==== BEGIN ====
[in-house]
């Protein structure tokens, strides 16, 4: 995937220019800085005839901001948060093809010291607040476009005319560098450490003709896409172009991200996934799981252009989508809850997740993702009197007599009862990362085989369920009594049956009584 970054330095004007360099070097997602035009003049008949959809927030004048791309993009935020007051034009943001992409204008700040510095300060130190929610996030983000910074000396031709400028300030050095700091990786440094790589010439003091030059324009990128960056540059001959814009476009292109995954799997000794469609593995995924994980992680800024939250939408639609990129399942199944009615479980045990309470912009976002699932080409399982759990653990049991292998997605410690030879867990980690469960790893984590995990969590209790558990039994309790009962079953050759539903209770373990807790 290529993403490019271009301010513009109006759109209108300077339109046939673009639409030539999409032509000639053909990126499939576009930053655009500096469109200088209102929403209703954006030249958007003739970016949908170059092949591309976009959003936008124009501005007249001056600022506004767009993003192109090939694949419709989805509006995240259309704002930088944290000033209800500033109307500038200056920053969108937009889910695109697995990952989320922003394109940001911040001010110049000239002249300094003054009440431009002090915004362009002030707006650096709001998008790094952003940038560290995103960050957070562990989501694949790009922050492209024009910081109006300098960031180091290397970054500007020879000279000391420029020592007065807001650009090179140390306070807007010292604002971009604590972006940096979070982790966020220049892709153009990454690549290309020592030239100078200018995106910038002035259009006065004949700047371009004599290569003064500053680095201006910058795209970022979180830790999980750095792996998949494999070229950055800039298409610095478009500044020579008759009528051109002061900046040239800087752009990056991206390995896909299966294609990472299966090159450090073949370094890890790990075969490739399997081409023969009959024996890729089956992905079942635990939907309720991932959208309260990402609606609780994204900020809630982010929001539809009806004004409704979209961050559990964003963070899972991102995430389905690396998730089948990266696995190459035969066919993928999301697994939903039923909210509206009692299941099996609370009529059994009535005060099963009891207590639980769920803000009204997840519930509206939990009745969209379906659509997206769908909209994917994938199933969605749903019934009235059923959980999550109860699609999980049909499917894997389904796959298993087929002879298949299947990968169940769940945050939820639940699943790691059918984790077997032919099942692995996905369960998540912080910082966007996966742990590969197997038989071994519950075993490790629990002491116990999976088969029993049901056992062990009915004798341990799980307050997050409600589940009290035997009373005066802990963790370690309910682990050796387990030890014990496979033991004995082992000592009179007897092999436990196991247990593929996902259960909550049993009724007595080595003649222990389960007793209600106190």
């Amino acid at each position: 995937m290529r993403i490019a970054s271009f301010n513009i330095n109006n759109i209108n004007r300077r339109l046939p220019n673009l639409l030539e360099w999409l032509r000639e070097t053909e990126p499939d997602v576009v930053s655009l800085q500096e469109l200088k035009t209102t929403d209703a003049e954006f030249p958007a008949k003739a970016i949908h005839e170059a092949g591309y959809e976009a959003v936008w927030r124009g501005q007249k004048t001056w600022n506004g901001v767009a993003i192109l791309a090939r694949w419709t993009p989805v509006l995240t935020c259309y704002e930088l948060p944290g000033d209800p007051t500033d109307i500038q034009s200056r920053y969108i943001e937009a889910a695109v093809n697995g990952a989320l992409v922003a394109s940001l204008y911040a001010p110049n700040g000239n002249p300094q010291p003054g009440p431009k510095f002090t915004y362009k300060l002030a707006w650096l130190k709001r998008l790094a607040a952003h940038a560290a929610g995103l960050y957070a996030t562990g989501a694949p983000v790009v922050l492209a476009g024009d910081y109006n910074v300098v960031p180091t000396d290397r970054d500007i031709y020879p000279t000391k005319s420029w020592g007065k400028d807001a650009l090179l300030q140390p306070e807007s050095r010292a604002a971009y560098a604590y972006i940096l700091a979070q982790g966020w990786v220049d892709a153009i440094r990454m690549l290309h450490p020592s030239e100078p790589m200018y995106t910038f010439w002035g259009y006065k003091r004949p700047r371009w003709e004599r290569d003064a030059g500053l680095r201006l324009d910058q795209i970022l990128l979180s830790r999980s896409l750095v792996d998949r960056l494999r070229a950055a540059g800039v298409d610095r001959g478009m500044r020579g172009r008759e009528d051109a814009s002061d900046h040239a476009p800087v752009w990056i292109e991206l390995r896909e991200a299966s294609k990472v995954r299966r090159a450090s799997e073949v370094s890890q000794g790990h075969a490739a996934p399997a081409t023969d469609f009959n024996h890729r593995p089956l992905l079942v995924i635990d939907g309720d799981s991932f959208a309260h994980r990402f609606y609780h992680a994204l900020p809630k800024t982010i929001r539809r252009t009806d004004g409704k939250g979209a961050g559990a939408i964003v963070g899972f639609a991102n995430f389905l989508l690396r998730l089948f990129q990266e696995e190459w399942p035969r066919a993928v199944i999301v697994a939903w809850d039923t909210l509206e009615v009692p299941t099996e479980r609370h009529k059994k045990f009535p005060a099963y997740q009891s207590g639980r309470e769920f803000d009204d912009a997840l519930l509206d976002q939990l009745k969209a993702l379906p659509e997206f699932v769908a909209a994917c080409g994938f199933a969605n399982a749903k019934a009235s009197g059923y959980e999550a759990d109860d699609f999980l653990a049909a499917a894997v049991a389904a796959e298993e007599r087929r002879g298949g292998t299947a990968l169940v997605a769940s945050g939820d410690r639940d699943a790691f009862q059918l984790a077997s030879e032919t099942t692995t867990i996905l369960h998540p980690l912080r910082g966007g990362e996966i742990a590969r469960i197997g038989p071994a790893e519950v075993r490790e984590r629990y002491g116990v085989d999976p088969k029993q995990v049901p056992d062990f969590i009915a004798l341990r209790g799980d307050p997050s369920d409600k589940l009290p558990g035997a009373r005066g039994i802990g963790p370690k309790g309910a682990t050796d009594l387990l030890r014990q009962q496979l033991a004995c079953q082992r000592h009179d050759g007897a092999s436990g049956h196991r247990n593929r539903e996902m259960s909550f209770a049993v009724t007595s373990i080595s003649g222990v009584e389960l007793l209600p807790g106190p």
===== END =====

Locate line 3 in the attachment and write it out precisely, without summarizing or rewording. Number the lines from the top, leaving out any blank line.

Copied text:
């Amino acid at each position: 995937m290529r993403i490019a970054s271009f301010n513009i330095n109006n759109i209108n004007r300077r339109l046939p220019n673009l639409l030539e360099w999409l032509r000639e070097t053909e990126p499939d997602v576009v930053s655009l800085q500096e469109l200088k035009t209102t929403d209703a003049e954006f030249p958007a008949k003739a970016i949908h005839e170059a092949g591309y959809e976009a959003v936008w927030r124009g501005q007249k004048t001056w600022n506004g901001v767009a993003i192109l791309a090939r694949w419709t993009p989805v509006l995240t935020c259309y704002e930088l948060p944290g000033d209800p007051t500033d109307i500038q034009s200056r920053y969108i943001e937009a889910a695109v093809n697995g990952a989320l992409v922003a394109s940001l204008y911040a001010p110049n700040g000239n002249p300094q010291p003054g009440p431009k510095f002090t915004y362009k300060l002030a707006w650096l130190k709001r998008l790094a607040a952003h940038a560290a929610g995103l960050y957070a996030t562990g989501a694949p983000v790009v922050l492209a476009g024009d910081y109006n910074v300098v960031p180091t000396d290397r970054d500007i031709y020879p000279t000391k005319s420029w020592g007065k400028d807001a650009l090179l300030q140390p306070e807007s050095r010292a604002a971009y560098a604590y972006i940096l700091a979070q982790g966020w990786v220049d892709a153009i440094r990454m690549l290309h450490p020592s030239e100078p790589m200018y995106t910038f010439w002035g259009y006065k003091r004949p700047r371009w003709e004599r290569d003064a030059g500053l680095r201006l324009d910058q795209i970022l990128l979180s830790r999980s896409l750095v792996d998949r960056l494999r070229a950055a540059g800039v298409d610095r001959g478009m500044r020579g172009r008759e009528d051109a814009s002061d900046h040239a476009p800087v752009w990056i292109e991206l390995r896909e991200a299966s294609k990472v995954r299966r090159a450090s799997e073949v370094s890890q000794g790990h075969a490739a996934p399997a081409t023969d469609f009959n024996h890729r593995p089956l992905l079942v995924i635990d939907g309720d799981s991932f959208a309260h994980r990402f609606y609780h992680a994204l900020p809630k800024t982010i929001r539809r252009t009806d004004g409704k939250g979209a961050g559990a939408i964003v963070g899972f639609a991102n995430f389905l989508l690396r998730l089948f990129q990266e696995e190459w399942p035969r066919a993928v199944i999301v697994a939903w809850d039923t909210l509206e009615v009692p299941t099996e479980r609370h009529k059994k045990f009535p005060a099963y997740q009891s207590g639980r309470e769920f803000d009204d912009a997840l519930l509206d976002q939990l009745k969209a993702l379906p659509e997206f699932v769908a909209a994917c080409g994938f199933a969605n399982a749903k019934a009235s009197g059923y959980e999550a759990d109860d699609f999980l653990a049909a499917a894997v049991a389904a796959e298993e007599r087929r002879g298949g292998t299947a990968l169940v997605a769940s945050g939820d410690r639940d699943a790691f009862q059918l984790a077997s030879e032919t099942t692995t867990i996905l369960h998540p980690l912080r910082g966007g990362e996966i742990a590969r469960i197997g038989p071994a790893e519950v075993r490790e984590r629990y002491g116990v085989d999976p088969k029993q995990v049901p056992d062990f969590i009915a004798l341990r209790g799980d307050p997050s369920d409600k589940l009290p558990g035997a009373r005066g039994i802990g963790p370690k309790g309910a682990t050796d009594l387990l030890r014990q009962q496979l033991a004995c079953q082992r000592h009179d050759g007897a092999s436990g049956h196991r247990n593929r539903e996902m259960s909550f209770a049993v009724t007595s373990i080595s003649g222990v009584e389960l007793l209600p807790g106190p």